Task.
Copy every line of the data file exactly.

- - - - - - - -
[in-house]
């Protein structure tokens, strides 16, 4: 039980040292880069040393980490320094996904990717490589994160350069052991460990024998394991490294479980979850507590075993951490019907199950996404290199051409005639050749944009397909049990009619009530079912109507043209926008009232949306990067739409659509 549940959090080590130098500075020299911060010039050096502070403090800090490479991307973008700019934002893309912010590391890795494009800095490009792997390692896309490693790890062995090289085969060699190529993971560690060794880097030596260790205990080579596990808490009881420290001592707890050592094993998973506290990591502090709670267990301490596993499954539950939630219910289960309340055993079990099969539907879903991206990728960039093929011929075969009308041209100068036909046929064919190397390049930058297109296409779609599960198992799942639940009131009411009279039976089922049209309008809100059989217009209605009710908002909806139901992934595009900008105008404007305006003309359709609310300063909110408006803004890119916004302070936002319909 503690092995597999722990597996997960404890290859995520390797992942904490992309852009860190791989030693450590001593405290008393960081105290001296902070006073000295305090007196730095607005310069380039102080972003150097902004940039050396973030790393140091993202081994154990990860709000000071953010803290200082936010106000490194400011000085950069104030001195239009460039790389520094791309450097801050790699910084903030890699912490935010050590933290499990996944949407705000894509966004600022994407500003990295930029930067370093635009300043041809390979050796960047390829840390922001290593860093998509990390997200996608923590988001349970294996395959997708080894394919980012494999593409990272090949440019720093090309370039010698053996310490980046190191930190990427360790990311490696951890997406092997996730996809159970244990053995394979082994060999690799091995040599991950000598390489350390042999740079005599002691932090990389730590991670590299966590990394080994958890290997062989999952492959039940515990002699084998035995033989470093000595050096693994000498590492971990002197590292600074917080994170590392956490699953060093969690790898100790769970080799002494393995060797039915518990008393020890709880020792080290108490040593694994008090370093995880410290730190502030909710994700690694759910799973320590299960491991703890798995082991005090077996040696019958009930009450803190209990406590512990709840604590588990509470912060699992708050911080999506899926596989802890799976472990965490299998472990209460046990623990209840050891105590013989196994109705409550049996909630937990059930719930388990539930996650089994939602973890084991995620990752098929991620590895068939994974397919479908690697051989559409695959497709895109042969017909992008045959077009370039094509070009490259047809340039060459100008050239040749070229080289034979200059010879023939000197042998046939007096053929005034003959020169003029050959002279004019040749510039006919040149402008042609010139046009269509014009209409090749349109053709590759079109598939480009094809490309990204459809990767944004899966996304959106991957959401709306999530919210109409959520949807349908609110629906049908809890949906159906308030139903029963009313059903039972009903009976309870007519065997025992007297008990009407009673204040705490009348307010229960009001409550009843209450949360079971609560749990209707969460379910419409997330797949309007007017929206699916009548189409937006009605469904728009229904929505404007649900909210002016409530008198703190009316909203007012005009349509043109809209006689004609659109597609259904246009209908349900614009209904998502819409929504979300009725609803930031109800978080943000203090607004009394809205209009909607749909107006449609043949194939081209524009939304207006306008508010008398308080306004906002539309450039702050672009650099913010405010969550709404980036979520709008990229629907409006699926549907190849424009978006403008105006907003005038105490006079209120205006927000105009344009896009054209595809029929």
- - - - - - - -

[in-house]
């Protein structure tokens, strides 16, 4: 039980040292880069040393980490320094996904990717490589994160350069052991460990024998394991490294479980979850507590075993951490019907199950996404290199051409005639050749944009397909049990009619009530079912109507043209926008009232949306990067739409659509 549940959090080590130098500075020299911060010039050096502070403090800090490479991307973008700019934002893309912010590391890795494009800095490009792997390692896309490693790890062995090289085969060699190529993971560690060794880097030596260790205990080579596990808490009881420290001592707890050592094993998973506290990591502090709670267990301490596993499954539950939630219910289960309340055993079990099969539907879903991206990728960039093929011929075969009308041209100068036909046929064919190397390049930058297109296409779609599960198992799942639940009131009411009279039976089922049209309008809100059989217009209605009710908002909806139901992934595009900008105008404007305006003309359709609310300063909110408006803004890119916004302070936002319909 503690092995597999722990597996997960404890290859995520390797992942904490992309852009860190791989030693450590001593405290008393960081105290001296902070006073000295305090007196730095607005310069380039102080972003150097902004940039050396973030790393140091993202081994154990990860709000000071953010803290200082936010106000490194400011000085950069104030001195239009460039790389520094791309450097801050790699910084903030890699912490935010050590933290499990996944949407705000894509966004600022994407500003990295930029930067370093635009300043041809390979050796960047390829840390922001290593860093998509990390997200996608923590988001349970294996395959997708080894394919980012494999593409990272090949440019720093090309370039010698053996310490980046190191930190990427360790990311490696951890997406092997996730996809159970244990053995394979082994060999690799091995040599991950000598390489350390042999740079005599002691932090990389730590991670590299966590990394080994958890290997062989999952492959039940515990002699084998035995033989470093000595050096693994000498590492971990002197590292600074917080994170590392956490699953060093969690790898100790769970080799002494393995060797039915518990008393020890709880020792080290108490040593694994008090370093995880410290730190502030909710994700690694759910799973320590299960491991703890798995082991005090077996040696019958009930009450803190209990406590512990709840604590588990509470912060699992708050911080999506899926596989802890799976472990965490299998472990209460046990623990209840050891105590013989196994109705409550049996909630937990059930719930388990539930996650089994939602973890084991995620990752098929991620590895068939994974397919479908690697051989559409695959497709895109042969017909992008045959077009370039094509070009490259047809340039060459100008050239040749070229080289034979200059010879023939000197042998046939007096053929005034003959020169003029050959002279004019040749510039006919040149402008042609010139046009269509014009209409090749349109053709590759079109598939480009094809490309990204459809990767944004899966996304959106991957959401709306999530919210109409959520949807349908609110629906049908809890949906159906308030139903029963009313059903039972009903009976309870007519065997025992007297008990009407009673204040705490009348307010229960009001409550009843209450949360079971609560749990209707969460379910419409997330797949309007007017929206699916009548189409937006009605469904728009229904929505404007649900909210002016409530008198703190009316909203007012005009349509043109809209006689004609659109597609259904246009209908349900614009209904998502819409929504979300009725609803930031109800978080943000203090607004009394809205209009909607749909107006449609043949194939081209524009939304207006306008508010008398308080306004906002539309450039702050672009650099913010405010969550709404980036979520709008990229629907409006699926549907190849424009978006403008105006907003005038105490006079209120205006927000105009344009896009054209595809029929």